Victoria Wood. Julie Walters. Sarah Millican. I can think of few female comics from “the North”, but it’s not easy to reel them off. It’s a frustrating example of an industry that has always been dominated by men.
Granted, in 2017, it is a different landscape, with more diversity cracking through the ceiling but there’s more work to do. Funny Cow is a British fictional story of a female comic brought up in the fifties and hitting the big time in the seventies and beyond. It manages to create nostalgia for a comic that never was in a story that we recognise. Comedians are famous for their often troubled backgrounds and, by realising the conflicts of this “funny cow”, this story will inspire others to turn their truth into something they’re passionate about.
Delivering a comedy routine, Maxine Peake plays the joker on stage. She cracks one-liners and gags that go down a storm. What she is wearing and the stage she stands upon reveals that she is on TV. Successful in that period, we flashback to the fifties; where cobbled streets and terraced houses lined the road. At home, her abusive father (Stephen Graham) has lost control and takes a belt to the young girl (Macy Shackleton, looking like a Mara Wilson lookalike). Following the beating, she stands up and says, “Are you angry Dad? You seem angry.” It’s a fierce, bolshie move but it pokes fun at the abusive man.
She grows up and marries Bob (Tony Pitts), who is at first charming and sexy, but then descends into the same type of man her father was. For someone making a name for herself, it is a clever twist that we never know hers. We see her fail and then, bravely, stand up again to enormous success. She learns from the cynical comics before her, including the old and tired Lenny (Alun Armstrong), and finds comfort in the arms of an educated bookshop owner (Paddy Considine). This funny cow didn’t swallow everything and learned more, carving out a career that was against everything she was told a woman should be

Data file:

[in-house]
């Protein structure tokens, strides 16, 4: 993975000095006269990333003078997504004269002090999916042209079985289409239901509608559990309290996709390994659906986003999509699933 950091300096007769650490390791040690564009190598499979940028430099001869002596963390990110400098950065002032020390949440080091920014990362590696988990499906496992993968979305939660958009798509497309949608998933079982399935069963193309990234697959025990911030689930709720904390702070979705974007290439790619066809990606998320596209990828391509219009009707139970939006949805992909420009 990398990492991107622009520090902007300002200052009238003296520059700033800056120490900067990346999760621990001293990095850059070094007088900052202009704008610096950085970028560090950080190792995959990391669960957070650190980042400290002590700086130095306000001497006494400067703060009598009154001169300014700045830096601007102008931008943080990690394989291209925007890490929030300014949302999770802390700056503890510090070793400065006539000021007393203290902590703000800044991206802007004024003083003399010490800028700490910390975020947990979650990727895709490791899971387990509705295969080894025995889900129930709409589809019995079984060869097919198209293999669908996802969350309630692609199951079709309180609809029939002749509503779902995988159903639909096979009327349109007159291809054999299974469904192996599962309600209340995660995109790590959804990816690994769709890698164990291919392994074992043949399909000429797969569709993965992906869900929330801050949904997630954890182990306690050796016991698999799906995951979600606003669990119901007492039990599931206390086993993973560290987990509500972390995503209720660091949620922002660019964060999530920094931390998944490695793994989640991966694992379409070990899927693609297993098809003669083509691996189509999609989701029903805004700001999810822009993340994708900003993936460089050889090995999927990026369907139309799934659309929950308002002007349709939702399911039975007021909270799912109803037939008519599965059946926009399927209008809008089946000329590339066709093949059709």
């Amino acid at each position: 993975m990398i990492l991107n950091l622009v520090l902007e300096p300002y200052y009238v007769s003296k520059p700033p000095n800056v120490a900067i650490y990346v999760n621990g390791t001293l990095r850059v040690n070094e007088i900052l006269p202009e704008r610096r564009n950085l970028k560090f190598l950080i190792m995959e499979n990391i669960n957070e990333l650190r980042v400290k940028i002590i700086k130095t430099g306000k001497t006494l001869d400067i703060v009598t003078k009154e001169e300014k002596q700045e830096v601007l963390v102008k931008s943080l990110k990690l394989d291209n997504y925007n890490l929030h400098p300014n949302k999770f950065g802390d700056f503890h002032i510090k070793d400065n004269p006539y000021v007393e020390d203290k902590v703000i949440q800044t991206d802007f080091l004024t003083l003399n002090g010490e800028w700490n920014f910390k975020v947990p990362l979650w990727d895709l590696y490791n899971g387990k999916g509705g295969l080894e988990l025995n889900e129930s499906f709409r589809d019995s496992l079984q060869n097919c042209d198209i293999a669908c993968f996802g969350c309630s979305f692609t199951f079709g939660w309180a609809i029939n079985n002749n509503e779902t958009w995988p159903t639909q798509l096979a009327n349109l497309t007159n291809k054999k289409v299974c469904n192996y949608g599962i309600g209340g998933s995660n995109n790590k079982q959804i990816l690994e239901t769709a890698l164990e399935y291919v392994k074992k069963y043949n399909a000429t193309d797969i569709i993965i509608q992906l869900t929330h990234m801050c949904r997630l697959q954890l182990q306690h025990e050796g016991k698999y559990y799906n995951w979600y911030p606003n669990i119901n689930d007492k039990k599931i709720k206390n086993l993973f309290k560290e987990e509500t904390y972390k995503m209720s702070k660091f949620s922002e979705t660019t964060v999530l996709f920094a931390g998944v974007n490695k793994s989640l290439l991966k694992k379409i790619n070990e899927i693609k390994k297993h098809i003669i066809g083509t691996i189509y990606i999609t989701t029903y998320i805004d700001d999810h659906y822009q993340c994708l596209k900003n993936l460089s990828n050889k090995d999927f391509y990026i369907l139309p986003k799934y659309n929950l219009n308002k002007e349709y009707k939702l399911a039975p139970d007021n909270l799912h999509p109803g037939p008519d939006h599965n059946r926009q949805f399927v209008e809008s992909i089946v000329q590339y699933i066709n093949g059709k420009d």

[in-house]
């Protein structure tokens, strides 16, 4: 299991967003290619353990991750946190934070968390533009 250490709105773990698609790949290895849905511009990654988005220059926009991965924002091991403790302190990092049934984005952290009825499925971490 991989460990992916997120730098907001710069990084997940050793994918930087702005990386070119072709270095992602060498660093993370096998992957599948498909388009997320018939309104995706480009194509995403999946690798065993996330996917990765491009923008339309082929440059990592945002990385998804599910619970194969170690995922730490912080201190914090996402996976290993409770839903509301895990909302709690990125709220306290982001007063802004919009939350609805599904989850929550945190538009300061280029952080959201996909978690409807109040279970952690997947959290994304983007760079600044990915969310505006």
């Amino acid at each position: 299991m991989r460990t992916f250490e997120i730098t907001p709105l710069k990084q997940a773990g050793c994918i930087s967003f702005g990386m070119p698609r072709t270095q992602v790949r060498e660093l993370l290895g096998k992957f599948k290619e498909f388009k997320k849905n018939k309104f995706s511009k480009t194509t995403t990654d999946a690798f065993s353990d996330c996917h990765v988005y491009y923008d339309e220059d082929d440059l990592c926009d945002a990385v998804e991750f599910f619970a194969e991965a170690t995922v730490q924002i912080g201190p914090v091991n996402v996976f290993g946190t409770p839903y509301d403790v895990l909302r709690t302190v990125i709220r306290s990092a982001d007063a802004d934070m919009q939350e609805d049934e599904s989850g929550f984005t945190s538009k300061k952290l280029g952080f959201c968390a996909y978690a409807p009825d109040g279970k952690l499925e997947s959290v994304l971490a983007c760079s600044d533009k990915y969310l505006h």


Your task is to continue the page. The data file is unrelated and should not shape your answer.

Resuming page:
There is a moment when the knackered and depressed comedian Lenny explains why women just “aren’t funny”. Apparently, if they sing and take their clothes off – or even “flash a fanny” – then maybe she has a chance. But comedy is a men only profession. We can watch such farce as an audience knowing that’s all codswallop, but there remains a stigma attached and an assumed belief that dogs many women who are starting out. Maxine Peake’s comic, on the other hand, just wouldn’t take crap from anyone. She was passionate, reflective and witty. We’re laughing at her gags, while knowing that her harsh back story is what built her to become as strong as she is. Without the constraints of a true story, the darker elements don’t have to be cautioned; reality isn’t watered down and Funny Cow refuses to be.
Besides the music halls and comedy routines, Funny Cow also tackles the change in attitudes that we must challenge and escape from. Her relationship with her mother is a dark, ongoing struggle. For the Funny Cow, her comedy became an escape out of a loveless, abusive marriage; her mother turned to alcohol. There are snippets of her brother’s (also played by Stephen Graham) family, who clearly find it difficult to accept this “modern” woman who decides to not have children and frequent bars and clubs for a profession. The seventies, suburban household finds all of that a little too much to bear. In the same respect, her jokes (and Lenny’s) can be a little dated too, but sometimes it is all a comedian has to win over a tough crowd.
But Maxine Peake is tremendous, her quivering lip and sudden glances to camera, almost breaking the fourth wall, showcase an actor at the top of their game. She is innocent but strong; tough enough but delicate. It may not be entirely ground-breaking but Funny Cow remains uplifting, utterly heartfelt and as cosy as a warm cup of tea.
This was part of the London Film Festival 2017 coverage for Culturefly.